May 28, 2010

Academia, Anthropology, and HTS: Two Recent Posts Worth Reading

First, read through this post over at Savage Minds. Be sure to read the comments as well. Then, go read this post over at Zero Anthropology.

What is HTS? How should anthropologists deal with the ethical and political issues that arise with this program? Is any aversion to HTS merely a retreat to the Ivory Tower of academia? Have anthropologists who are speaking out against HTS jumped the gun?

I am glad to see these discussions taking place--and I would like to see more. I am actually pretty surprised how many people in the halls of academic anthropology don't know much about the histories and politics of HTS (which extend back further than HTS itself). Hell, I don't know nearly enough about this whole ordeal. There is always more to learn. That's why it's important to read, to listen, and to think things through. At the same time, everyone has to make certain choices at some point.

Yes, it is critically important to take the time learn as much as possible about a given subject. But it is also important to learn when and where to adhere to a particular position. When it comes to the military, war, and international politics, what role can and should anthropology play? Is there just one role, or does everyone involved have to make their own personal, political, and ethical decisions? Or are these decisions best left to larger institutions such as the American Anthropological Association?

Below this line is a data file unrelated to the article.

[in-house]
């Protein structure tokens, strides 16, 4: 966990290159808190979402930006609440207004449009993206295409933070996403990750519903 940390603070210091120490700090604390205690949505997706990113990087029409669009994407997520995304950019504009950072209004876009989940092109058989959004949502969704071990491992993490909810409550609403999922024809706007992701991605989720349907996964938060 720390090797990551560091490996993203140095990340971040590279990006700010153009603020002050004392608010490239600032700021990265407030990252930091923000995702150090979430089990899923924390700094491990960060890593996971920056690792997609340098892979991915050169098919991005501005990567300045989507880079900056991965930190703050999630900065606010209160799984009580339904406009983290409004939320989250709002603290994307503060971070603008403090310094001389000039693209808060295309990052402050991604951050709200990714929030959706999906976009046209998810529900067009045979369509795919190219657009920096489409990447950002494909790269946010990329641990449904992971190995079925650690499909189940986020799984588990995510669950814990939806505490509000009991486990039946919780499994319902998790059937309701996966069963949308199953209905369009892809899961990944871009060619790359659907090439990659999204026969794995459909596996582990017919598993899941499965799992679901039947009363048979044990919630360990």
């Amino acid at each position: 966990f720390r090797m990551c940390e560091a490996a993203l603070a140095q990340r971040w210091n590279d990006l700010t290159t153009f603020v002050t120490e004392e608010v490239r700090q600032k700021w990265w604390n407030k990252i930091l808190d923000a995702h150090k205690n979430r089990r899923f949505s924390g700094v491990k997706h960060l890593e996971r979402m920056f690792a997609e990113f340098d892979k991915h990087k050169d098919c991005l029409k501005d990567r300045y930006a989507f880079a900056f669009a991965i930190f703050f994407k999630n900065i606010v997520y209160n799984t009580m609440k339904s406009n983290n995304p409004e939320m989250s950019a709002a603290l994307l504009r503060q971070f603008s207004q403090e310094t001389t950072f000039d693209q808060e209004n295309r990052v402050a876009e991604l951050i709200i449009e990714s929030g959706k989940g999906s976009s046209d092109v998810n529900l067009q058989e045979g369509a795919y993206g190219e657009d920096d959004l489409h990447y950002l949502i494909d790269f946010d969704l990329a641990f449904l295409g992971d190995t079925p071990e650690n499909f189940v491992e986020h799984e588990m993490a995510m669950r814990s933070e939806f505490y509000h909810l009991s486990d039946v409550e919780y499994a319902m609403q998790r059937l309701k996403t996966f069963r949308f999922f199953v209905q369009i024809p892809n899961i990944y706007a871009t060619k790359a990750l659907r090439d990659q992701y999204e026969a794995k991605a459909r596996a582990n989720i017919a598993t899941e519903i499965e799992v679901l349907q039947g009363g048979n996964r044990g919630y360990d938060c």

Maximilian C. Forte said...

Thanks very much Ryan. I also started reading an essay you wrote on the savage slot theme...I want to get back to that, and soon I will start writing more essays in that vein on ZA, once I get through my planned articles on HTS. It is an interesting discussion, and in some ways a new one that has not happened previously with such a focus.

Ryan Anderson said...

Thanks Max. I am glad you are keeping up all of those posts on HTS. I'd like to hear what you think about the savage slot post...I read a few things by Trouillot last semester and really liked a lot of what he was talking about. Especially the discussions about the kinds of subjects that anthropology covers, and the reasons why.